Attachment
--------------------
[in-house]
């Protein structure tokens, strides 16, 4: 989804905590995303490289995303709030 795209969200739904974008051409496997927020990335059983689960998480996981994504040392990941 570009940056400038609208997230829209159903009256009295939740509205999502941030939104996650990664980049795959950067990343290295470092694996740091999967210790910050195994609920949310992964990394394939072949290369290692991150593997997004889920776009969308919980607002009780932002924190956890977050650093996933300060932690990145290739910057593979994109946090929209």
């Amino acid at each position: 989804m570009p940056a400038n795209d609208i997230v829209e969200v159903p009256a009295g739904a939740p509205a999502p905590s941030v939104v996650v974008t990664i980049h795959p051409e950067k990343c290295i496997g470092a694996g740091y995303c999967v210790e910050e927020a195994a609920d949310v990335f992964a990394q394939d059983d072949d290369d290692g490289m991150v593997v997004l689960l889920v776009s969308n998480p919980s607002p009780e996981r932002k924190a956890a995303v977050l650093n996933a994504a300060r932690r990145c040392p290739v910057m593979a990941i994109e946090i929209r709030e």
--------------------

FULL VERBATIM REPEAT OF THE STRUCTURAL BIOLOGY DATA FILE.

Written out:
[in-house]
């Protein structure tokens, strides 16, 4: 989804905590995303490289995303709030 795209969200739904974008051409496997927020990335059983689960998480996981994504040392990941 570009940056400038609208997230829209159903009256009295939740509205999502941030939104996650990664980049795959950067990343290295470092694996740091999967210790910050195994609920949310992964990394394939072949290369290692991150593997997004889920776009969308919980607002009780932002924190956890977050650093996933300060932690990145290739910057593979994109946090929209």
């Amino acid at each position: 989804m570009p940056a400038n795209d609208i997230v829209e969200v159903p009256a009295g739904a939740p509205a999502p905590s941030v939104v996650v974008t990664i980049h795959p051409e950067k990343c290295i496997g470092a694996g740091y995303c999967v210790e910050e927020a195994a609920d949310v990335f992964a990394q394939d059983d072949d290369d290692g490289m991150v593997v997004l689960l889920v776009s969308n998480p919980s607002p009780e996981r932002k924190a956890a995303v977050l650093n996933a994504a300060r932690r990145c040392p290739v910057m593979a990941i994109e946090i929209r709030e």